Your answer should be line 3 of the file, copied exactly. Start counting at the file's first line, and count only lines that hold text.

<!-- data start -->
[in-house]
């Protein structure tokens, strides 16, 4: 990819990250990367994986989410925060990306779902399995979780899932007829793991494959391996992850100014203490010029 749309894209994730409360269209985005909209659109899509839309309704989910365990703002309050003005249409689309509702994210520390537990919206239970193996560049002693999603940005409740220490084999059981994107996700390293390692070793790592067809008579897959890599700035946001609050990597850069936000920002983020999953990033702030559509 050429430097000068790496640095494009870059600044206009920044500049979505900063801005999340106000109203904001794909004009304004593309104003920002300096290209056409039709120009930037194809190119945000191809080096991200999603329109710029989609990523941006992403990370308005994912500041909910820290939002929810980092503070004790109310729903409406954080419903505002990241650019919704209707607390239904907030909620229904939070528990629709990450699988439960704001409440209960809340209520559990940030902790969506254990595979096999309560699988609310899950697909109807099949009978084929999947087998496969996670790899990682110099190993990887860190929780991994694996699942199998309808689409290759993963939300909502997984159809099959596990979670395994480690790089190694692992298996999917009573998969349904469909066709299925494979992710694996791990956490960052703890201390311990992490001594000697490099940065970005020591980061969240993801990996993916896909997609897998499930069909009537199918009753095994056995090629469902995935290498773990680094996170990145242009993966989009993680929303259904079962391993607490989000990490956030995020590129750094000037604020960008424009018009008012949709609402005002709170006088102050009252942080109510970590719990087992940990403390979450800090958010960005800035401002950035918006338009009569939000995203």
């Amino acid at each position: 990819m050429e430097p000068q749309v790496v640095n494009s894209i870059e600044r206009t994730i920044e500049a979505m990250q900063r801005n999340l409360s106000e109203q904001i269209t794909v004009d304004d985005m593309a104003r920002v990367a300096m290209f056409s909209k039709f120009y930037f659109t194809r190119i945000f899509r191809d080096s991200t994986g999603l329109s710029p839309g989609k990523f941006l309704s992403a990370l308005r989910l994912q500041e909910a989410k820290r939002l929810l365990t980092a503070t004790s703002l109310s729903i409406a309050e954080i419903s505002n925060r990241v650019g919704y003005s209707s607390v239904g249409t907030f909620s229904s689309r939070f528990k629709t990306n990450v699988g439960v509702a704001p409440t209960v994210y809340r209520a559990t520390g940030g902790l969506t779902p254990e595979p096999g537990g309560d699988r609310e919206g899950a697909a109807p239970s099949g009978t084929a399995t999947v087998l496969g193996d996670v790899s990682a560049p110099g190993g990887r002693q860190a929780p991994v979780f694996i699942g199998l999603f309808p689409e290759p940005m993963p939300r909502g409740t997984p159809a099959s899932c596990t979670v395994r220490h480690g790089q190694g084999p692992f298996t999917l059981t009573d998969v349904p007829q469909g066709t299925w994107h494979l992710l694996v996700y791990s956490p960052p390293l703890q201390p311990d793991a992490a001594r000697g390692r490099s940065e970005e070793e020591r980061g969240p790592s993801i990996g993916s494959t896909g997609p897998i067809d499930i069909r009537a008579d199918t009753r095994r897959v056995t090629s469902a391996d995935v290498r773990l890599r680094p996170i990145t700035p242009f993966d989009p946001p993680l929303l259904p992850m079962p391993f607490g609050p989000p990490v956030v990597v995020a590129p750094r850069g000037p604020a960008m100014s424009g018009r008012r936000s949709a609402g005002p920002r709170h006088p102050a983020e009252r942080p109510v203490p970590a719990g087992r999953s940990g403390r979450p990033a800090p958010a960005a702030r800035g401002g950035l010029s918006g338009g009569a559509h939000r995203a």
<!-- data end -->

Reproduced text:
């Amino acid at each position: 990819m050429e430097p000068q749309v790496v640095n494009s894209i870059e600044r206009t994730i920044e500049a979505m990250q900063r801005n999340l409360s106000e109203q904001i269209t794909v004009d304004d985005m593309a104003r920002v990367a300096m290209f056409s909209k039709f120009y930037f659109t194809r190119i945000f899509r191809d080096s991200t994986g999603l329109s710029p839309g989609k990523f941006l309704s992403a990370l308005r989910l994912q500041e909910a989410k820290r939002l929810l365990t980092a503070t004790s703002l109310s729903i409406a309050e954080i419903s505002n925060r990241v650019g919704y003005s209707s607390v239904g249409t907030f909620s229904s689309r939070f528990k629709t990306n990450v699988g439960v509702a704001p409440t209960v994210y809340r209520a559990t520390g940030g902790l969506t779902p254990e595979p096999g537990g309560d699988r609310e919206g899950a697909a109807p239970s099949g009978t084929a399995t999947v087998l496969g193996d996670v790899s990682a560049p110099g190993g990887r002693q860190a929780p991994v979780f694996i699942g199998l999603f309808p689409e290759p940005m993963p939300r909502g409740t997984p159809a099959s899932c596990t979670v395994r220490h480690g790089q190694g084999p692992f298996t999917l059981t009573d998969v349904p007829q469909g066709t299925w994107h494979l992710l694996v996700y791990s956490p960052p390293l703890q201390p311990d793991a992490a001594r000697g390692r490099s940065e970005e070793e020591r980061g969240p790592s993801i990996g993916s494959t896909g997609p897998i067809d499930i069909r009537a008579d199918t009753r095994r897959v056995t090629s469902a391996d995935v290498r773990l890599r680094p996170i990145t700035p242009f993966d989009p946001p993680l929303l259904p992850m079962p391993f607490g609050p989000p990490v956030v990597v995020a590129p750094r850069g000037p604020a960008m100014s424009g018009r008012r936000s949709a609402g005002p920002r709170h006088p102050a983020e009252r942080p109510v203490p970590a719990g087992r999953s940990g403390r979450p990033a800090p958010a960005a702030r800035g401002g950035l010029s918006g338009g009569a559509h939000r995203a």